Faith

April 25, 2007

Zizek claims we all have faith, that we all believe in much more than we appear to.

“In my last book I quote a wonderful anecdote, which renders this point perfectly again about Niels Bohr, you know, the Copenhagen guy. Who, when he was visited by a friend in his country house and the friend, also a scientist, found above the entrance to the house a horseshoe, kind of superstitious item, you know,  to prevent evil spirits entering, evil spirits entering the house, and so on. So the friend, surprised, asked Niels Bohr, “Wait a minute! I thought you were a scientist. Are you superstitious? Do you really believe in it?” You know what Niels Bohr answered? He answered, “I’m not an idiot. Of course I don’t believe in it. But I have it there because I was told that it functions even if you don’t believe in it.”

 

This, in essence, is how ideology functions in the world today.  First, you accept that there can be faith.  That is, you believe that transcendent things can be True.  For example, we believe that God can exist, man might have a soul or even inalienable human rights. It is secondary that we believe these things to be True or False.  This is what Zizek exposes his example.  Bohr accepts the possibility of belief, but rejects the specific superstition.  So, even when we don’t believe in the truth of some reified concept, by entertaining the possibility of its existence we still believe, we still have faith.  This – as I said – is how ideology functions.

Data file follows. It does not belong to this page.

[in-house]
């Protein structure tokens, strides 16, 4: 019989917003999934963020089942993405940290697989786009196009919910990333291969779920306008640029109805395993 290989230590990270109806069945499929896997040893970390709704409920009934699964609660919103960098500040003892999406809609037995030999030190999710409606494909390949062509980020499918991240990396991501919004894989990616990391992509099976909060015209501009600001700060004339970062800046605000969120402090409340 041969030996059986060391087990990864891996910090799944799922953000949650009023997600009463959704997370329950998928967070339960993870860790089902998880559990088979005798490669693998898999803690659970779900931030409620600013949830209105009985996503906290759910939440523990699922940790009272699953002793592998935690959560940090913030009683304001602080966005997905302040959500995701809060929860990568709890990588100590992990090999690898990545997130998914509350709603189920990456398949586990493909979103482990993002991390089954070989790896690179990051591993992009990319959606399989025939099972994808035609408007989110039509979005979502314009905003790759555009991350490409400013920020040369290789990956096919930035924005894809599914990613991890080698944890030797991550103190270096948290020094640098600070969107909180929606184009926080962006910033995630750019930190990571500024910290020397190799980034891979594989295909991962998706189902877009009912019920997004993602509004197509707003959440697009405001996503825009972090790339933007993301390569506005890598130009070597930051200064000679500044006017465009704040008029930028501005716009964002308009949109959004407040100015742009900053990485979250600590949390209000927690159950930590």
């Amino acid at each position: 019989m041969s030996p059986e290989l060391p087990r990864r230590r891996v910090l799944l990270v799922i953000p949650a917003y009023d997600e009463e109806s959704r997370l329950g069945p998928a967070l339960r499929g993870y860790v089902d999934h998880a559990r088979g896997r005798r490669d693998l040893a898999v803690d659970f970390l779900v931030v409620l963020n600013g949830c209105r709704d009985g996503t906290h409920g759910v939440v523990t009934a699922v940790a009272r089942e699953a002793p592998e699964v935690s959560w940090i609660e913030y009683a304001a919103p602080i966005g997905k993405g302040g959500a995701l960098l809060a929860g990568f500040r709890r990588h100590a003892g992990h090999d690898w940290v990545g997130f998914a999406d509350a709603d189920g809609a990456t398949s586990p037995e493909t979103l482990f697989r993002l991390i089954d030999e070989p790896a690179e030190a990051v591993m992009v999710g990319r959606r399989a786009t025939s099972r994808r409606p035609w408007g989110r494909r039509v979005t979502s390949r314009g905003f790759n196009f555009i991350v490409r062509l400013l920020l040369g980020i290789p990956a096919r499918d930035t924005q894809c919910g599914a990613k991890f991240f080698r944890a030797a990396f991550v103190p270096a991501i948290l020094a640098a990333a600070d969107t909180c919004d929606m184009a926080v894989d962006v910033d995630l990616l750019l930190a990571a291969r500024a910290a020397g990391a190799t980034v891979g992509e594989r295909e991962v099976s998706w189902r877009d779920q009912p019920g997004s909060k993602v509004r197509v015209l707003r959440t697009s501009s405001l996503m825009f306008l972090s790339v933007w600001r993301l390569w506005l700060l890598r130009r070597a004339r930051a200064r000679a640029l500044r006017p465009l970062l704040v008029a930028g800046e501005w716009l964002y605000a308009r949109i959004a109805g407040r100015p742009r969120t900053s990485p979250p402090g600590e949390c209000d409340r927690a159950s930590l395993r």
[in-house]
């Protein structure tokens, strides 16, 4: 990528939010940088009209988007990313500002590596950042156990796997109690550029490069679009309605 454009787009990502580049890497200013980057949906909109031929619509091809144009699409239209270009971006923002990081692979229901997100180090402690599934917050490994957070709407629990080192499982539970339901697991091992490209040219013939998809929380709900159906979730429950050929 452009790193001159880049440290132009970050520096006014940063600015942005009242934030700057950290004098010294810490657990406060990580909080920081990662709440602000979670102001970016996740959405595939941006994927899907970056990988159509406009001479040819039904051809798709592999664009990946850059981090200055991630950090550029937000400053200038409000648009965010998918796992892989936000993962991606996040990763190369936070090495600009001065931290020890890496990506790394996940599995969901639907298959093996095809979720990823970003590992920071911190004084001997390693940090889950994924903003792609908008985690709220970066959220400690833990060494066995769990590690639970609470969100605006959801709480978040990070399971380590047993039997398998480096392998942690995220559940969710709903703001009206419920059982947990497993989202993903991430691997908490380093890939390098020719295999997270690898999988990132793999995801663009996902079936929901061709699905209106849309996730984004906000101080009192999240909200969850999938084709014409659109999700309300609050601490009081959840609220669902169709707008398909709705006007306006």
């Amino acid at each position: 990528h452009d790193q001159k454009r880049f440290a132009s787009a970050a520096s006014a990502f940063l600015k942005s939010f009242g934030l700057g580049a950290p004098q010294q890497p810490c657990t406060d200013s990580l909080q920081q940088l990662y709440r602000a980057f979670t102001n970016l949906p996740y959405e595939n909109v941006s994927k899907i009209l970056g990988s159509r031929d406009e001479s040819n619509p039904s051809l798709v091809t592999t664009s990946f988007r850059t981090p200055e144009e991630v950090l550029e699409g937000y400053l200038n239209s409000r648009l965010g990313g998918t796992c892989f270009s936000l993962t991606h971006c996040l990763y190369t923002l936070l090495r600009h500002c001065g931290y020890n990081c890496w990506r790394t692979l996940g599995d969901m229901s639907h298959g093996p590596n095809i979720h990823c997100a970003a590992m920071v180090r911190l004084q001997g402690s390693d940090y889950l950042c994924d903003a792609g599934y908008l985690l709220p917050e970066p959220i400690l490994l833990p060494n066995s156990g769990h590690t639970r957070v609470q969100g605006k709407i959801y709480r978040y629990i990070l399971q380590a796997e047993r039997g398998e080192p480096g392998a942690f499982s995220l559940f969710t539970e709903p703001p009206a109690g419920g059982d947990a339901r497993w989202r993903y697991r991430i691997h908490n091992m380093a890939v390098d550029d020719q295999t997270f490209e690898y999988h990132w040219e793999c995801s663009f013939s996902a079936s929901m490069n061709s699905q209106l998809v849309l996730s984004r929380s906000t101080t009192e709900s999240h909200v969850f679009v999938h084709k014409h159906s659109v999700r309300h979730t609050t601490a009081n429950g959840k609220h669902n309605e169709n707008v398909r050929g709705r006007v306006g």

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One Response to “Faith”

  1. Alex Brotschi Says:

    While I don’t feel as though Zizek was fully allowed to expand on his claim, I disagree that philosophy is a different phenomena then science. Science is a philosophy which grounds it self in the assumption that truth can be reached empirically. To say that we do not need philosophy in the case of a comet is incorrect, philosophy is just as successful in destroying the comet if we grant it the validity of its truth-claim that we assume of the empirical causalities of science. Indeed if philosophy is the reconsideration of problems, so too is science. Each redefines the problems, the relative falseness or truth of a problem is only verified by science because we accept sciences’ empirical justification/explanation as such. The ability for either philosophy or science to ‘solve’ a problem is not a result of an actual solution, for these can not exist, rather its ability lies in the power of its argument to convince others that the problem has been solved, or that it is not a problem.


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